Nadezhda Plevitskaya had dreamed of making music all her life. But the 1917 revolution changed her plans.
"She enthralled everyone, from the monarch to his last subject, with her typically Russian beauty and bright talent," was how painter Alexander Benois spoke of Nadezhda Vasilyevna Plevitskaya, one of the most popular and sought-after singers in the Russian Empire in the early 20th century.
Enjoying her bohemian life, the love and rapture of an army of admirers, including Emperor Nicholas II himself, she could not have imagined that, one day, she would be engaged in intelligence gathering and even kidnapping.
The 'Nightingale of Kursk'
Born in a simple peasant family in Kursk province, Nadezhda Plevitskaya (nee Vinnikova) made her way through the best theatrical stages in the country, thanks to her extraordinary talent and capacity for work. Russian folk songs sung by her amazing mezzo-soprano became the singer's calling card.
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Theater critic Alexander Kugel, who attended a concert of Nadezhda Vasilyevna in Kislovodsk, described his emotions: "When Plevitskaya sang, it was suddenly fresh, the wind of the fields wafted, the ripe rye smelled, cornflowers turned blue and it seemed that the land was breathing with its full breath... Listening, I wanted to cry."
By special invitation, the singer also performed for the royal family. After the concert Nicholas II came up to her and said: "I listened to you today with great pleasure. I was told that you never learned to sing. And don't! Stay as you are. I have heard many learned nightingales, but they sang to the ear, but you sing to the heart." Pressing his hand to his heart, the monarch added: "The simplest song in your transmission becomes significant and gets right through here."
During World War I, the 'Nightingale of Kursk' (as the Emperor called her) went to the front, where she served as a nurse in a hospital and also maintained the morale of soldiers by giving charity concerts in front of them. For her selfless work Plevitskaya was awarded the 'Order of Saint Anna'.
The whirlwind of the Civil War that engulfed Russia did not leave the famous singer in its wake. Plevitskaya was originally on Soviet territory and performed for the Red Army soldiers, but, by chance, she ended up in a camp of the Whites, where she found a new love - a young general by the name of Nikolai Skoblin.
Portrait of Nadezhda Plevitskaya.
Together with him, she left Russia after the victory of the Bolsheviks. The couple moved to France, traveling extensively throughout Europe and the USA, where Nadezhda Vasilievna gave successful concerts for Russian emigrants nostalgic for their lost homeland.
However, her audience size was very limited and foreign audiences were not at all interested in Russian folk songs. As a result, financial difficulties began to accumulate like a snowball. That's when Soviet intelligence conveniently appeared on the horizon.
The Red 'Nightingale'
The predecessor agency of the KGB, the Joint State Political Directorate (OGPU), had been keeping tabs on Nikolai Skoblin and his wife for quite some time. The fact is that the general occupied one of the key positions in the so-called 'Russian All-Military Union' (ROVS) - the largest Whites-immigrant organization engaged in the fight against the Soviet Union.
On September 2, 1930, Skoblin's comrade-in-arms Peter Kovalsky, who used to fight for the Whites in the Civil War and now worked for the OGPU under the pseudonym of 'Silvestrov', came to visit the couple. He recruited the desperate pair, promising them amnesty and a chance to return to the USSR, where one of them would get a good position in the Red Army and the other - a brilliant singing career.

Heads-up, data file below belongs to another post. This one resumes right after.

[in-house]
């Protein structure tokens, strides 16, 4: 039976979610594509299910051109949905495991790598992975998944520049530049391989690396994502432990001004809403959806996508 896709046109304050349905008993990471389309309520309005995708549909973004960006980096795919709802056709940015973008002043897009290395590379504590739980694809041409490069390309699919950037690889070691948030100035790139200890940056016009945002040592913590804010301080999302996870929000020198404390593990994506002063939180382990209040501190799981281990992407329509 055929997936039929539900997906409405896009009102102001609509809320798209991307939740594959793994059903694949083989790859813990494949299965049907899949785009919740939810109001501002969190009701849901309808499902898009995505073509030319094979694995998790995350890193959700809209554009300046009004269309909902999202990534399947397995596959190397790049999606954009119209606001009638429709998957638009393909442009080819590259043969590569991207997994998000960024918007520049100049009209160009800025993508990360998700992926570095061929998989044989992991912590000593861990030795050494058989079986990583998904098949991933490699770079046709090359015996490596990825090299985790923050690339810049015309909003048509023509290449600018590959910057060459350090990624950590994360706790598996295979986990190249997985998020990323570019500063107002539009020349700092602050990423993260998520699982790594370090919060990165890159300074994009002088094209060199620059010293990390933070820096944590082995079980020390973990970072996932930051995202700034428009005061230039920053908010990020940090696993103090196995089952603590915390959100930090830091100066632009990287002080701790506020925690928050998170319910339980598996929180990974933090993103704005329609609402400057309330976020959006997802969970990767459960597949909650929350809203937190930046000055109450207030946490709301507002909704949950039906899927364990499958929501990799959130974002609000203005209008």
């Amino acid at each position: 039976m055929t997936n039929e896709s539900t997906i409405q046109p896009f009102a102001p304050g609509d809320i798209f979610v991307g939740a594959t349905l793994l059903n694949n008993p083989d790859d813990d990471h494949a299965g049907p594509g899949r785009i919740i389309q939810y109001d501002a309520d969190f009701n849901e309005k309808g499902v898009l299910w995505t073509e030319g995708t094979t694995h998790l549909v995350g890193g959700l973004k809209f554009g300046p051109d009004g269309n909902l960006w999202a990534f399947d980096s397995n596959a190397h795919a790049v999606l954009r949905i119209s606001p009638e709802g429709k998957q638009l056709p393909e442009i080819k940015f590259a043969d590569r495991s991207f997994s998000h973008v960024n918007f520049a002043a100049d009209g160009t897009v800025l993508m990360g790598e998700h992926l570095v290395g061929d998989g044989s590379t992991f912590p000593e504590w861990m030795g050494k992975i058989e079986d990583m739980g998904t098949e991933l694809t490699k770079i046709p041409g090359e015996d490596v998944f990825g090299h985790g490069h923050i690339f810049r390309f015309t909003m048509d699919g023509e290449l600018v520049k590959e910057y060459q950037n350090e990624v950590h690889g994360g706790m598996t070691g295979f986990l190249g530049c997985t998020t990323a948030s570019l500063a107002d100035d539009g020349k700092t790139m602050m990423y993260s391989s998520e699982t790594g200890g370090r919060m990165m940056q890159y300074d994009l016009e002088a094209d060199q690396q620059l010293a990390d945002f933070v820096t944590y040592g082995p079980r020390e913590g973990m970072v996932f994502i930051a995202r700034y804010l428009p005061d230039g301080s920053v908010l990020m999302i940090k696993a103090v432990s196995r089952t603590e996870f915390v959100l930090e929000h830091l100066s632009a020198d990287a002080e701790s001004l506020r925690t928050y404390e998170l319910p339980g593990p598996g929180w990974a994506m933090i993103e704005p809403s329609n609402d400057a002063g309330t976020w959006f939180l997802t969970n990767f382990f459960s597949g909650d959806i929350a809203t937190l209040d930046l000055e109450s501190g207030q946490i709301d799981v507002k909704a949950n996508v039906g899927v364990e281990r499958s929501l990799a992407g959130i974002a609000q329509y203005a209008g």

Nadezhda Plevitskaya and Nikolai Skoblin.
Receiving generous payment from their new handlers, the general and his wife, known in Moscow as 'Farmer' and 'Farm girl', provided the Soviet Union with valuable information about the activities of the ROVS for seven years. Thanks to them, the KGB was able, among other things, to neutralize 17 agents of the organization in the USSR and identify 11 safe houses in Moscow, Leningrad (now St. Petersburg) and the South Caucasus.
The most important case of the "farmers" was participation in the kidnapping of General Yevgeny Miller, head of the ROVS, who was taken to Moscow and soon executed. It was Skoblin who, on September 22, 1937, took his chief to a fateful meeting with two employees of the German embassy (the emigrants decided to bet on the Third Reich, which forced the Soviet Union to act more actively against them), who turned out to be Soviet agents.
Miller suspected his close associate of dishonesty and left a note on the table where he wrote about the place and time of the meeting and added: "The date is being arranged on Skoblin's initiative. It may be a trap."
After the general disappeared, the ROVS officers came for the most likely perpetrator of the incident, but he managed to escape right under their noses. With the help of the Soviet Union, Nikolai Skoblin was transported to Spain, where he soon mysteriously vanished without a trace in the chaos of the brutal Civil War.
'The Nightingale of Kursk' had to fend for them both. On September 24, she was arrested by the French police. Despite the fact that, during the search, they found a cipher table in her home bible, she did not admit her guilt.
Nadezhda Plevitskaya was accused of "complicity in the abduction and violence against General Miller" and of spying for the Soviet Union. She was sentenced to prison for 20 years, with then French President Albert Lebrun refusing to pardon her.
The singer was serving her sentence in Rennes prison when France was occupied by German troops. On October 1, 1940, she died suddenly at the age of 56, probably with the help of the Nazis who had carefully studied her personal file.
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